- Environmental Factors: Different environmental conditions contribute to depression. Environmental stressors associated with depression include: exposure to stress over a long period of time; traumatic and stressful past experiences; family dynamics; loss of a loved one; childhood abuse or maltreatment; natural disasters or catastrophic events; physical stressors i.e. noise pollution, excessive workload, etc. The people you are surrounded by can also play a significant role, this is because being in pessimistic company can affect your own thinking patterns and you may develop depression over time.
- Personal Characteristics: Research suggests that several personality characteristics and temperament of an individual serve as a risk factor for developing depression. People who are shy, have low self-esteem, lack self-confidence, work as perfectionists, and are self-critical are more prone to developing depression. People who are self-focused may develop depression. In addition, faulty cognitive abilities and thinking patterns may also end up with depression.
Depression results in the combined interplay of the above-mentioned factors – they do not individually serve as a contributing factor. People who are biologically predisposed to depression are at a risk of developing it, depending on the conditions of the environment they are exposed to. Similarly, a person having no prior family history of depression, but is exposed to the stressful environment over a longer time may develop depression, in conjunction with a vulnerable personality type. So, the more risk factors combined for a person, the more they are vulnerable to depression.
Keeping in view the Middle East, environmental factors play a major role in developing depression and anxiety. As mentioned above, this region is experiencing the highest rates of depression. Let us have a look at the factors that are contributing towards depression in the Arab World.
Prevalence of depression in the Middle East and the contributing factors
According to a recent study, the Arab World is facing greater problems of depression, compared to the rest of the World. The unique challenges faced by this region makes it the most depressive region throughout the World, some of which are discussed as follows:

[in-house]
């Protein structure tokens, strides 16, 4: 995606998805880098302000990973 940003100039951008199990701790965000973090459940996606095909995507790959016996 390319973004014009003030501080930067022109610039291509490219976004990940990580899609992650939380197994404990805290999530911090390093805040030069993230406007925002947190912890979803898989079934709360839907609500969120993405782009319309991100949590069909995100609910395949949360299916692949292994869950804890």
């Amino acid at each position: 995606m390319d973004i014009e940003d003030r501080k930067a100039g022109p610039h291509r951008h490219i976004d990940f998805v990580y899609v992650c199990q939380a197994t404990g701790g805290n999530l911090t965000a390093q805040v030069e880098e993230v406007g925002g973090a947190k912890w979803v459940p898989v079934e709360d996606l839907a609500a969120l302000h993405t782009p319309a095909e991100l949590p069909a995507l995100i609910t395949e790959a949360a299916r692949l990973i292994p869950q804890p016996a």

- i) Stigmatization: Stigmatization of any mental health condition (in any region) worsens the problem. A society where mental health problem is associated with shame, disgrace, and disrespect and is considered as a taboo, people hesitate to talk about their mental health problems and are less likely to seek medical and psychological help. The internalization of the problems results in increasing mental stress, which ultimately leads towards clinical depression and even suicides in most of the cases.
- ii) Lack of mental health awareness and psychological help: Despite increasing mental health awareness throughout the World, the Arab World is still lacking it. The Arab World has an Islamic culture, where mental health is mostly linked with religion. People are encouraged to deal with their mental health issues by maintaining a good relationship with God, involving in religious activities and not to discuss your problems with others, due to the influence of culture. A limited professional psychological help is provided, but due to the cultural and religious beliefs, most people keep their issues to themselves and do not seek professional help, resulting in higher levels of depression in the region (Pocock, 2017).